Note: Salary levels can vary greatly for biologists, depending on the level of education, who the employer is, and the amount of experience of the biologist.

 

 

Make Biology Career Preparations in High School

Coursework

Taking courses in math, biology, physics and chemistry is a great way to get a head start on becoming a biologist. These courses will give you a solid understanding of the scientific principles at work in biology.

 

Learn what biologists do: Speaking with biologists and related scientists can give you a great idea of what it’s like to become a biologist. You can also speak with professionals in related occupations, such as doctors, dentists, pharmacists and veterinarians in order to gain an idea of what other careers related to biology are like.

 

Choose a university or college to attend: Deciding where to go to college and what to study is a daunting and thorough task. Make it a little easier on yourself by talking to your school’s guidance counselor. They will be able to help you find schools that suit your professional ambitions and interests, as well as provide you with tips on which programs will be of interest to you.

 

Tip for Success: Speaking with your school’s guidance counselor will also provide with confidence in knowing you have support!

 

Get the right summer job

Getting a summer job, internship or volunteer experience in a laboratory, medical office, veterinarian’s office or in a similar setting as a high school student can be great exposure to what scientific professionals do.

 

Tip for Success: Getting a summer job related to biology or lab work is a great way to develop contacts!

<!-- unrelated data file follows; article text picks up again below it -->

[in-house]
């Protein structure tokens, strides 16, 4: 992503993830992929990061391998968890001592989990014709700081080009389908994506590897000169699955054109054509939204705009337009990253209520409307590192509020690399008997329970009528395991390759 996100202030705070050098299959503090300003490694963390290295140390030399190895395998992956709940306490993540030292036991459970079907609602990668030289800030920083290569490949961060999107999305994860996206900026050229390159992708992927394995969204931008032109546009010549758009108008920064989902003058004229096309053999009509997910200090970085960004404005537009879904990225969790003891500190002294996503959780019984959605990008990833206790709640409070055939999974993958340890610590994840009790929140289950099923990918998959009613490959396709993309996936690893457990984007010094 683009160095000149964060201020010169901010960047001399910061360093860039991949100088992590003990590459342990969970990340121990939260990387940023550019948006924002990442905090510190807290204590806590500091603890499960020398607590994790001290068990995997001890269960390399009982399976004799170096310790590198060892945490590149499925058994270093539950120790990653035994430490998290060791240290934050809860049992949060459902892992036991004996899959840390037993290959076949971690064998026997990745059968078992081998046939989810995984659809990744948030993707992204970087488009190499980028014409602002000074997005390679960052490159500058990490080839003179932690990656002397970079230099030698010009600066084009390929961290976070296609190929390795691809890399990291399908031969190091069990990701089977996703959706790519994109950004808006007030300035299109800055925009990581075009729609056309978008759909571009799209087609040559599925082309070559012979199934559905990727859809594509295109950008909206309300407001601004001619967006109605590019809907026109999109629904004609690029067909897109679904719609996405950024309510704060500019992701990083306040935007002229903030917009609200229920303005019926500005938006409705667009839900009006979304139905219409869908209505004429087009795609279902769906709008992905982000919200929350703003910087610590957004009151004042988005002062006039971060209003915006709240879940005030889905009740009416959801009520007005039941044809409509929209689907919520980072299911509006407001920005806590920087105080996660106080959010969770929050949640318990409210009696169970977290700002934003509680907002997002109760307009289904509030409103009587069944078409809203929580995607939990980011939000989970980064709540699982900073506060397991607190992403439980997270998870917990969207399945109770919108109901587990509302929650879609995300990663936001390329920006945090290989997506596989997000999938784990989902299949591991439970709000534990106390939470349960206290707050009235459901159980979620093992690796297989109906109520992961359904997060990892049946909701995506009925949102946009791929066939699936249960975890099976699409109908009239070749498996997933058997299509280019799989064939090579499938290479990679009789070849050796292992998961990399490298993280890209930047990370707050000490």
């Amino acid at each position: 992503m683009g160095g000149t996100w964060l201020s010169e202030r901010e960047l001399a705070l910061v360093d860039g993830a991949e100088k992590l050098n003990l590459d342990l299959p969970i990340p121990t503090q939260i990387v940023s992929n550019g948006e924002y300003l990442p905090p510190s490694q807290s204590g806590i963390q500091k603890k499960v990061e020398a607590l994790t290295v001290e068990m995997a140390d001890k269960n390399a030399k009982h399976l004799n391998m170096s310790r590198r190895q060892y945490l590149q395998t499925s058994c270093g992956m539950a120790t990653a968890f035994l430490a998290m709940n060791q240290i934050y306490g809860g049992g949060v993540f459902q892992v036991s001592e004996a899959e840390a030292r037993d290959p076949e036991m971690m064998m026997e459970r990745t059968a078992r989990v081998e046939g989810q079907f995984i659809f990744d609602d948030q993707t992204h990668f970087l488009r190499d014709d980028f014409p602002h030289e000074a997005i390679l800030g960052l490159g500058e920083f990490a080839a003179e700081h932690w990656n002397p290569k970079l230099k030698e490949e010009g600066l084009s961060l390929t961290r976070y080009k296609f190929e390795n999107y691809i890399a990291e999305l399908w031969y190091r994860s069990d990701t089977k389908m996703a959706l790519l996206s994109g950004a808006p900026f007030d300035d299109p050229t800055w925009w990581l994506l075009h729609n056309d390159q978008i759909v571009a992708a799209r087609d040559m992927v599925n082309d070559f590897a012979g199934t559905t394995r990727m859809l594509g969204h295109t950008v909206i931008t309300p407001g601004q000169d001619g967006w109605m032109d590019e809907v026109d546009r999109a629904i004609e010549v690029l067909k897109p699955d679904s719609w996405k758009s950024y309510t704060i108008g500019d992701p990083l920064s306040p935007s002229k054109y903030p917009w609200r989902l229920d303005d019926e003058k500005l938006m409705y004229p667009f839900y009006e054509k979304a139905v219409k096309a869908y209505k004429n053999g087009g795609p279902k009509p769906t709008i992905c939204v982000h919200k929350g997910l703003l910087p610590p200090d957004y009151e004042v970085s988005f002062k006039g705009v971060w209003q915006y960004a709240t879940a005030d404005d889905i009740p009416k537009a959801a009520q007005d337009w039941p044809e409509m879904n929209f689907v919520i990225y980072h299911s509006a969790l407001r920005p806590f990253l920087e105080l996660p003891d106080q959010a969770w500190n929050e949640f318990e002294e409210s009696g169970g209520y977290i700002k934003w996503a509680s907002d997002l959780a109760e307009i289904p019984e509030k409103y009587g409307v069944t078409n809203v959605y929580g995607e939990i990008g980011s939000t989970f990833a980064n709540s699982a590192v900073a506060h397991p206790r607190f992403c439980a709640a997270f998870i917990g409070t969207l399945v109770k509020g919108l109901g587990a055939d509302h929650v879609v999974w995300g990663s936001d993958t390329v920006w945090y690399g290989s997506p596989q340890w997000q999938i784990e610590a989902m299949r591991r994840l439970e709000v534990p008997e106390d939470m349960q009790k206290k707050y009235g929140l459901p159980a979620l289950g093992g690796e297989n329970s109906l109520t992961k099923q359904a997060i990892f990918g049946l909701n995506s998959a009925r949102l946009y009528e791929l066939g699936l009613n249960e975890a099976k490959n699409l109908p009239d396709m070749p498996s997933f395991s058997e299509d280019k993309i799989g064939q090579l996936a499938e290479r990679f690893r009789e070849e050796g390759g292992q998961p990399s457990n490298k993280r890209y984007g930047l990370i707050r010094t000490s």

Careers Similar to Biologist

Listed below are careers in our database that are similar in nature to Biologist, as they may involve many of the same skills, competencies and responsibilities.

 

Cell Biologist

Ichthyologist

Microbiologist

Molecular Biologist

Mycologist

Toxicologist

 

 

References: How to Become a Biologist

Please use the references below to find more information on the various aspects of a career as a biologist.

 

Alberta Learning and Information Service website: alis.alberta.ca

United States Bureau of Labor Statistics, Microbiologists website: www.bls.gov

United States Bureau of Labor Statistics, Zoologists and Wildlife Biologists website: www.bls.gov

 

 

Scholarships for Becoming a Biologist

The Applicable Majors section below shows fields of study relevant to a career as a Biologist. You can search for scholarships matched to those fields of study on our Biochemistry Scholarships, Biology Scholarships and Botany Scholarships pages.

 

Success Tip: Be sure to apply for any scholarships that you even barely qualify for, as there are millions of dollars of scholarships that go unused every year due to a lack of applicants!

 

 

Becoming a Biologist: Applicable Majors

Studying one of the university majors listed below is an excellent starting point to becoming a Biologist. Click on the links to find out what else you can do with these majors!

 


Popular Degree Programs in Your Area